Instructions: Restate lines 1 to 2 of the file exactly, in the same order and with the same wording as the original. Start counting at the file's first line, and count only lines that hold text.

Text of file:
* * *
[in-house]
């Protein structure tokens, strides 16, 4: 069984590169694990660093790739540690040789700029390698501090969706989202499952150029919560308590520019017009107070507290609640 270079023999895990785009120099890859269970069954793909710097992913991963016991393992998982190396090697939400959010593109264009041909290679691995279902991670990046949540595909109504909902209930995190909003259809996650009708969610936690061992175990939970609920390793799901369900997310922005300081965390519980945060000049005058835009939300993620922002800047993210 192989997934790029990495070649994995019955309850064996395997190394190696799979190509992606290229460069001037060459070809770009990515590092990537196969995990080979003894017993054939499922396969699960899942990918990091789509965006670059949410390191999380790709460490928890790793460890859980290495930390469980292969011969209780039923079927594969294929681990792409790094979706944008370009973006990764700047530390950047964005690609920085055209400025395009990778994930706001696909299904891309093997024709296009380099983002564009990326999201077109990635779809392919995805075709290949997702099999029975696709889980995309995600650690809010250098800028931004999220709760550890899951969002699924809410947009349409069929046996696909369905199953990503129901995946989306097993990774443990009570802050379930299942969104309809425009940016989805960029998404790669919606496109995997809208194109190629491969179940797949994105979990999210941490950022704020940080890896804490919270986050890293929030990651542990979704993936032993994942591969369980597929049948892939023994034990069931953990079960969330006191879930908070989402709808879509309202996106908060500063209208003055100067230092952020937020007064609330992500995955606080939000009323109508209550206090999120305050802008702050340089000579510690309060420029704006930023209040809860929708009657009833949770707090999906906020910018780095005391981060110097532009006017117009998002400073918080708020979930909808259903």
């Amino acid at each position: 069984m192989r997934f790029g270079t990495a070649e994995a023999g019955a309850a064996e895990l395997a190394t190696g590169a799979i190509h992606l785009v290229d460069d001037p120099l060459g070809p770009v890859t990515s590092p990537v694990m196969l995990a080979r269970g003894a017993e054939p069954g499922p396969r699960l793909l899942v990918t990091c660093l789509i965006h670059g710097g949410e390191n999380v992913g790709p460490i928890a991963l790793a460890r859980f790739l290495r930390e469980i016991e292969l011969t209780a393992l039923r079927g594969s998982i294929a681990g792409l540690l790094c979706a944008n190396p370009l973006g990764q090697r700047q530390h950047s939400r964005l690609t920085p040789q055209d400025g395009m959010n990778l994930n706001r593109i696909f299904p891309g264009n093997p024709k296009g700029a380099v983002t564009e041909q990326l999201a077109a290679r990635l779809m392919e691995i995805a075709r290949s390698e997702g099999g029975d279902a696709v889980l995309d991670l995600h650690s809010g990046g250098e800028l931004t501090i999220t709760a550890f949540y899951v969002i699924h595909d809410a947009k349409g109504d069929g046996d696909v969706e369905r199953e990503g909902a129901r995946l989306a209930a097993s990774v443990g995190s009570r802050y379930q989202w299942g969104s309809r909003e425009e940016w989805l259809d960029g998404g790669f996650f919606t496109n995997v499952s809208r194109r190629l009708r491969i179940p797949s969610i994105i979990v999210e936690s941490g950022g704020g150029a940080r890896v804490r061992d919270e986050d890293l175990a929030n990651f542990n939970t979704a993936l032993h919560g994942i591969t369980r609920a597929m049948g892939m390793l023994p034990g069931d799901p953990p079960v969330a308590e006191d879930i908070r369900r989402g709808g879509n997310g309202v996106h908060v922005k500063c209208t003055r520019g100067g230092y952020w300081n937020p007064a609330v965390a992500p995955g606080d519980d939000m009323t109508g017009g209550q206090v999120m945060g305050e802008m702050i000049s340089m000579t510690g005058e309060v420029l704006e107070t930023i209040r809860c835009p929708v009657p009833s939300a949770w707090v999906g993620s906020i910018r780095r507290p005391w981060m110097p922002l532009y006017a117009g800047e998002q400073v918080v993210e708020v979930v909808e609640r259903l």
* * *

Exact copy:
[in-house]
């Protein structure tokens, strides 16, 4: 069984590169694990660093790739540690040789700029390698501090969706989202499952150029919560308590520019017009107070507290609640 270079023999895990785009120099890859269970069954793909710097992913991963016991393992998982190396090697939400959010593109264009041909290679691995279902991670990046949540595909109504909902209930995190909003259809996650009708969610936690061992175990939970609920390793799901369900997310922005300081965390519980945060000049005058835009939300993620922002800047993210 192989997934790029990495070649994995019955309850064996395997190394190696799979190509992606290229460069001037060459070809770009990515590092990537196969995990080979003894017993054939499922396969699960899942990918990091789509965006670059949410390191999380790709460490928890790793460890859980290495930390469980292969011969209780039923079927594969294929681990792409790094979706944008370009973006990764700047530390950047964005690609920085055209400025395009990778994930706001696909299904891309093997024709296009380099983002564009990326999201077109990635779809392919995805075709290949997702099999029975696709889980995309995600650690809010250098800028931004999220709760550890899951969002699924809410947009349409069929046996696909369905199953990503129901995946989306097993990774443990009570802050379930299942969104309809425009940016989805960029998404790669919606496109995997809208194109190629491969179940797949994105979990999210941490950022704020940080890896804490919270986050890293929030990651542990979704993936032993994942591969369980597929049948892939023994034990069931953990079960969330006191879930908070989402709808879509309202996106908060500063209208003055100067230092952020937020007064609330992500995955606080939000009323109508209550206090999120305050802008702050340089000579510690309060420029704006930023209040809860929708009657009833949770707090999906906020910018780095005391981060110097532009006017117009998002400073918080708020979930909808259903």